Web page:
Tips to silence snoring

CLEVELAND CLINIC - Do you lay in bed listening to your partner snore all night long? Well, you're not alone.

According to the National Sleep Foundation snoring affects about 90 million adults.

"I think it's important to realize that snoring can be more than just an annoying noise," said Dr. Alan Kominsky of Cleveland Clinic. "It can be associated with obstructive sleep apnea which is a serious issue that may need to be addressed."

Dr. Kominsky said if snoring is interrupted by pauses in breathing or a struggle to breathe it may be a sign of sleep apnea.

Sleep apnea should be addressed by a doctor because not treating it can be associated with an increased risk for stroke, high blood pressure, and heart disease.

Generally, snoring is caused when the back of the roof of the mouth, called the soft palate, flutters and hits the back of the throat.

Snoring that can be heard through walls and throughout the house, is called "heroic" snoring.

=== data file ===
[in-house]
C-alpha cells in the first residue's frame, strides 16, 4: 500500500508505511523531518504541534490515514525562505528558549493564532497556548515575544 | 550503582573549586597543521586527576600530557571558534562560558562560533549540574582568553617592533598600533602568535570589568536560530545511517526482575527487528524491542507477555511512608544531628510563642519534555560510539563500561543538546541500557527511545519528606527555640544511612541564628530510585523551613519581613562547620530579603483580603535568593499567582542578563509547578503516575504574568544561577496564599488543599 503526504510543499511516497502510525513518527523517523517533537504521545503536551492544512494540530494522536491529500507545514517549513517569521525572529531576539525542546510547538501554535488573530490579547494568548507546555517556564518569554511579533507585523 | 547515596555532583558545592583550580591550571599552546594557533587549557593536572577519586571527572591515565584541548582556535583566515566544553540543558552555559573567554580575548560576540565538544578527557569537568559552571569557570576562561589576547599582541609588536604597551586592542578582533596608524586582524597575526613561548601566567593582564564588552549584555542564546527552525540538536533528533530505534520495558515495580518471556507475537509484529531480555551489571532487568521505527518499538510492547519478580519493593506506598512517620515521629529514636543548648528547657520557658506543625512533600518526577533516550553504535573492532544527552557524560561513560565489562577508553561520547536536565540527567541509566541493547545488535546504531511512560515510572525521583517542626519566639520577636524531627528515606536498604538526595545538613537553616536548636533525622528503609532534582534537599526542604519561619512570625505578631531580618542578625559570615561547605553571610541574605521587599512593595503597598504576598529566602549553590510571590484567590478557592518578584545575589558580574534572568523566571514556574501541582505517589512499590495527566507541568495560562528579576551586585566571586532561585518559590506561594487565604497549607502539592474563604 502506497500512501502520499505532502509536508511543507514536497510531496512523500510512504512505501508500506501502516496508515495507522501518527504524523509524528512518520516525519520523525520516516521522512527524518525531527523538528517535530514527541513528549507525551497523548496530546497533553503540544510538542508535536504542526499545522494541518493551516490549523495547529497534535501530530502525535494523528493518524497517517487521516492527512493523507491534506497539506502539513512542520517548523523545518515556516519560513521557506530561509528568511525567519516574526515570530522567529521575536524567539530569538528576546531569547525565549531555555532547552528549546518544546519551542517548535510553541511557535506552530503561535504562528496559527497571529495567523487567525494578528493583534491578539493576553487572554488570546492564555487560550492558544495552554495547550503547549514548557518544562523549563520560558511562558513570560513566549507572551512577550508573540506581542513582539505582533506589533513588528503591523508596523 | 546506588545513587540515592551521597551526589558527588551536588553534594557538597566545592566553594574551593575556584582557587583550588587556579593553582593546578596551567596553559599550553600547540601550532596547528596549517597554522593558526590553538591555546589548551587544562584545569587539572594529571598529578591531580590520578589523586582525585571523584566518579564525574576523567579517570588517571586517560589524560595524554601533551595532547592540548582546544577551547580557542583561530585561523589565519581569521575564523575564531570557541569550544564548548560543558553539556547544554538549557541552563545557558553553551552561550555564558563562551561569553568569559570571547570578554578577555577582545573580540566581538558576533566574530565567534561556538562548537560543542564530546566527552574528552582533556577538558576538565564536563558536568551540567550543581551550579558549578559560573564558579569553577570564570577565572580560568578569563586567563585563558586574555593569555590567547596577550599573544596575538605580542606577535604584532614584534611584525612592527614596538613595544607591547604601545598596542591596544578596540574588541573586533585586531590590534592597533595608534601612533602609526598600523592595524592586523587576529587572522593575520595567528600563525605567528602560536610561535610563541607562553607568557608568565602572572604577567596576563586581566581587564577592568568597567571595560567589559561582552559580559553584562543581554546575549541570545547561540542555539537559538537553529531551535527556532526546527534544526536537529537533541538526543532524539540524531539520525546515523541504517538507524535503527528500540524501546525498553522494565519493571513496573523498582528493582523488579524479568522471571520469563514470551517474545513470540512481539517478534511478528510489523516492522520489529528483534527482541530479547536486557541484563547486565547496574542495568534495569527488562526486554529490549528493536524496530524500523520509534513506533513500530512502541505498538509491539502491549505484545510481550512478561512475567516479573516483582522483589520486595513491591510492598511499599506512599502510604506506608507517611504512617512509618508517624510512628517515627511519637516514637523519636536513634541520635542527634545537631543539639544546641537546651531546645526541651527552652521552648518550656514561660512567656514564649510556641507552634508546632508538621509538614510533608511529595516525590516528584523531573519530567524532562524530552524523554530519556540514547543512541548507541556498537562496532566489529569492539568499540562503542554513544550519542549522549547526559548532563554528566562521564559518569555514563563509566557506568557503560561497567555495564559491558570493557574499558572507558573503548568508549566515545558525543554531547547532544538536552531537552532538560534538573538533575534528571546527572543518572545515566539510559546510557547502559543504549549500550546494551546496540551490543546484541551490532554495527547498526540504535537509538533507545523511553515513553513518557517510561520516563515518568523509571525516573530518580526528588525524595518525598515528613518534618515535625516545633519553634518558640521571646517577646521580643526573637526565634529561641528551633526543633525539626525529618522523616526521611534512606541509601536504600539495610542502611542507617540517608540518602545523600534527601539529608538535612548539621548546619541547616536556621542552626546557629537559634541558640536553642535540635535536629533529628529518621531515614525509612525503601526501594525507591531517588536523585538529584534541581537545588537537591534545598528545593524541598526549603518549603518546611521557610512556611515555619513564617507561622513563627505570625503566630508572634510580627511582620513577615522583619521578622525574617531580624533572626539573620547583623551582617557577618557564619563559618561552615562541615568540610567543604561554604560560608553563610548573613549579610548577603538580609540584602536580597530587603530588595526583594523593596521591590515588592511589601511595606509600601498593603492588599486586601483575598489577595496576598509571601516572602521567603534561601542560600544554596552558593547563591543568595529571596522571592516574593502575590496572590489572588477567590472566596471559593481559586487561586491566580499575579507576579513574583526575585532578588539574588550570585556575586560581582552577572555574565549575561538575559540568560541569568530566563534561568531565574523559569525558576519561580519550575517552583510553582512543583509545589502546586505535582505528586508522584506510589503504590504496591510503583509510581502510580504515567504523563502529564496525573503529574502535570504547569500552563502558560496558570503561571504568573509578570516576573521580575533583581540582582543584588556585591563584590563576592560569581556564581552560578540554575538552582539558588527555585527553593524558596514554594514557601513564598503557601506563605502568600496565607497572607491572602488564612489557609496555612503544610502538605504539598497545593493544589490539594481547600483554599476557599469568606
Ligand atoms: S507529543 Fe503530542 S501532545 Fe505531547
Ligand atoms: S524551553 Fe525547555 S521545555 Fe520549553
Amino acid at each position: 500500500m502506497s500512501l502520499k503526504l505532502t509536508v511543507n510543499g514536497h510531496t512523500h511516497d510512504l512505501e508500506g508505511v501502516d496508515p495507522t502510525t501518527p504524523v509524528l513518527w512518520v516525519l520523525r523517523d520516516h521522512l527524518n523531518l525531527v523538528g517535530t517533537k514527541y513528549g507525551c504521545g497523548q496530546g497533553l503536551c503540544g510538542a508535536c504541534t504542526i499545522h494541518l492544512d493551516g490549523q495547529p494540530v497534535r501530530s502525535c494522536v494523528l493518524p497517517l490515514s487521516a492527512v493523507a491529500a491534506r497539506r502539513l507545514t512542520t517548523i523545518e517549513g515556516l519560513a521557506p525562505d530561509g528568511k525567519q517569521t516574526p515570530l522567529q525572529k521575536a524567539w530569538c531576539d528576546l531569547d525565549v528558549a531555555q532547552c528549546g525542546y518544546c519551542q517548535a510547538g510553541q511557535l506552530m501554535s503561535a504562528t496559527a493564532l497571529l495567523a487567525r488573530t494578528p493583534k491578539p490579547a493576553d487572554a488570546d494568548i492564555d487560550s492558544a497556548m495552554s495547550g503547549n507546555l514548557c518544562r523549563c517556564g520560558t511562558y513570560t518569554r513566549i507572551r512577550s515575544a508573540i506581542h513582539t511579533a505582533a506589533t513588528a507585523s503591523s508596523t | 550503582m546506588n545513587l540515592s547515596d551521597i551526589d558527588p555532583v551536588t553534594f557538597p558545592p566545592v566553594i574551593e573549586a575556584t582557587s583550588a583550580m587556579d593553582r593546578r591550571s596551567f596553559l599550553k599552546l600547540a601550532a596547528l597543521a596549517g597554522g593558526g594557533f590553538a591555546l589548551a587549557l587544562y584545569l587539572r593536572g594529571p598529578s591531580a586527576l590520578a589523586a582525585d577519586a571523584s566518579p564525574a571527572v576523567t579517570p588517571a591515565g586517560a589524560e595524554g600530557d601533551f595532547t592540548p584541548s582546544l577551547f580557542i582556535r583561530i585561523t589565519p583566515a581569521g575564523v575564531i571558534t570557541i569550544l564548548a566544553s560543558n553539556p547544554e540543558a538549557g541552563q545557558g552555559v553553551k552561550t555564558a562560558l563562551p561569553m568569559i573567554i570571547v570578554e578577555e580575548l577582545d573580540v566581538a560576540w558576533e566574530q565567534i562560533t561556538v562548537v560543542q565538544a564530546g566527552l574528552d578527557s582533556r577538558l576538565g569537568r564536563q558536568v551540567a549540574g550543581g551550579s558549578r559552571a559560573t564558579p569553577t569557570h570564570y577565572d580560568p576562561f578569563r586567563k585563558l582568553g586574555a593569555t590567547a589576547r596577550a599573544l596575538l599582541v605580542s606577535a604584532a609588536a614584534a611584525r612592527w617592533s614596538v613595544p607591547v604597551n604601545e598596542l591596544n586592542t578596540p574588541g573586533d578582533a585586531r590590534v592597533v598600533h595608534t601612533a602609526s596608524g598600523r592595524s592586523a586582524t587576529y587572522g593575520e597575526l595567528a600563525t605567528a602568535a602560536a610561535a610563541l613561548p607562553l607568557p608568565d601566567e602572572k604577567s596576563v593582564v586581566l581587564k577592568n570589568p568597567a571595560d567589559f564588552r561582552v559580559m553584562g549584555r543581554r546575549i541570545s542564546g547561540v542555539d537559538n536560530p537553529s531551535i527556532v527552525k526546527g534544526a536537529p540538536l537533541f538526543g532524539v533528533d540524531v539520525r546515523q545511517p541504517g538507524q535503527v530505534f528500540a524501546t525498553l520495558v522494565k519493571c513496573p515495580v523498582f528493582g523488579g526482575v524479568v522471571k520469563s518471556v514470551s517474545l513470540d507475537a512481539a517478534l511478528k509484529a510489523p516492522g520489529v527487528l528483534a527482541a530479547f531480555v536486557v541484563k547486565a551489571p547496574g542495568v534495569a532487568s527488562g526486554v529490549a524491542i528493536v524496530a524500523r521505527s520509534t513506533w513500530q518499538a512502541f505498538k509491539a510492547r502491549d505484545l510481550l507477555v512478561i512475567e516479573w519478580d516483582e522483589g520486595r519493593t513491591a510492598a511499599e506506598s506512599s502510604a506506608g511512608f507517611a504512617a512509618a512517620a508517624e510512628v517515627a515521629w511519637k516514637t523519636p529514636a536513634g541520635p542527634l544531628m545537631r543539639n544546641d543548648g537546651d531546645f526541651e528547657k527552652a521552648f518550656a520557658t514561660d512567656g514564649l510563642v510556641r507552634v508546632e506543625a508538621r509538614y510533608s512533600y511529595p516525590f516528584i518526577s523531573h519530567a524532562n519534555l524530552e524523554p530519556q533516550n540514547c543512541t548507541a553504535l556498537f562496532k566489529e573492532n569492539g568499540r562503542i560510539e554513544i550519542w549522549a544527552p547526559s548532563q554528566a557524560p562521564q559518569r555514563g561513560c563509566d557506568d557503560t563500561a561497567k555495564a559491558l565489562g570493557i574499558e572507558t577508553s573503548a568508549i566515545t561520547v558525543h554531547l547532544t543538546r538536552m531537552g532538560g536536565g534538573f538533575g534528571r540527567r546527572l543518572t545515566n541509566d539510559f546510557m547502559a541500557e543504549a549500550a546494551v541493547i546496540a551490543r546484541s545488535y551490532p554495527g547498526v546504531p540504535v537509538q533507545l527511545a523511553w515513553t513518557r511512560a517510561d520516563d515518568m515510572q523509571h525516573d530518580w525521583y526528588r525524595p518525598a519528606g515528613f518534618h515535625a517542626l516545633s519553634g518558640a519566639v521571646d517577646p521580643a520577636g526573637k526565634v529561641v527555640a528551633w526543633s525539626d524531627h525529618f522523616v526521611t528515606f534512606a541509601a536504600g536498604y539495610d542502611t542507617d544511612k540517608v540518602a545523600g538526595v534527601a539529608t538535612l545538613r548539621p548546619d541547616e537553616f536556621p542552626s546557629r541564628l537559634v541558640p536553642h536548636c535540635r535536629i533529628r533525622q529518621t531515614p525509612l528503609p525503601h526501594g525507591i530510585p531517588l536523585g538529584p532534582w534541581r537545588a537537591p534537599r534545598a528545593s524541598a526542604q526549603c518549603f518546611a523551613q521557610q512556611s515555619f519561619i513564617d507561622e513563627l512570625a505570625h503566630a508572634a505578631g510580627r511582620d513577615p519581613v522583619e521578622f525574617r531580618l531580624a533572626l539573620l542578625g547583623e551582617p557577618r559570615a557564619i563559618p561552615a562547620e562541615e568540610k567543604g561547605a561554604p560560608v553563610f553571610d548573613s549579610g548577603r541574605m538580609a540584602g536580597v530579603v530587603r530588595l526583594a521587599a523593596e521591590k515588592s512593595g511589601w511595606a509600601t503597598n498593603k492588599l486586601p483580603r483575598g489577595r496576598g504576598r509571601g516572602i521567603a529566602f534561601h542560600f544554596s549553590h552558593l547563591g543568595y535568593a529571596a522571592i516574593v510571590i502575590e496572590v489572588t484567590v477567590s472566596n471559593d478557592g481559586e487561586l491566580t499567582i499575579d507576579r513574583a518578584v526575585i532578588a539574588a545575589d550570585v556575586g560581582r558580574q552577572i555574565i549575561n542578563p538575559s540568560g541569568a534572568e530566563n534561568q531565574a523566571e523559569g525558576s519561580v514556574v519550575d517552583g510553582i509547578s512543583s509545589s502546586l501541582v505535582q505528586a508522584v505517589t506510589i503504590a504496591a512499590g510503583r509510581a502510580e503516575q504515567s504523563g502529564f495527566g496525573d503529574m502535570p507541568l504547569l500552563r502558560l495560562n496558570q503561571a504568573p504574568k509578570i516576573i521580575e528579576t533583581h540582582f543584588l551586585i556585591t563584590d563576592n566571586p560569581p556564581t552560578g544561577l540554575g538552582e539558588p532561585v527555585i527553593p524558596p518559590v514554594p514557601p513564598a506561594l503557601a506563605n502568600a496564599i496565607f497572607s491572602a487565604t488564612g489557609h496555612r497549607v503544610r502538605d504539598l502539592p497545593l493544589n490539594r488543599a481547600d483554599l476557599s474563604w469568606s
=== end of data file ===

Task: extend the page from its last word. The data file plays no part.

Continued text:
Dr. Kominsky said this type of snoring can be disruptive to married life and is often what drives people into his office.

Being overweight, having nasal congestion, breathing through the mouth while sleeping, and using anything sedating before bed - like alcohol or medications - can increase the chances of snoring.

Men are also more prone to snoring than women, according to Dr. Kominsky.

To reduce the risk of snoring, Dr. Kominsky has the following tips:

- Avoid alcohol and sedating medications before bedtime
- Treat allergies; take allergy medication or use a nasal steroid spray to improve nasal airflow
- Sleep on your side

If all else fails, doctors can prescribe special dental devices to help separate the tissues in the back of the throat. Or, there are also different methods available to stiffen the soft palate, which can also help reduce snoring.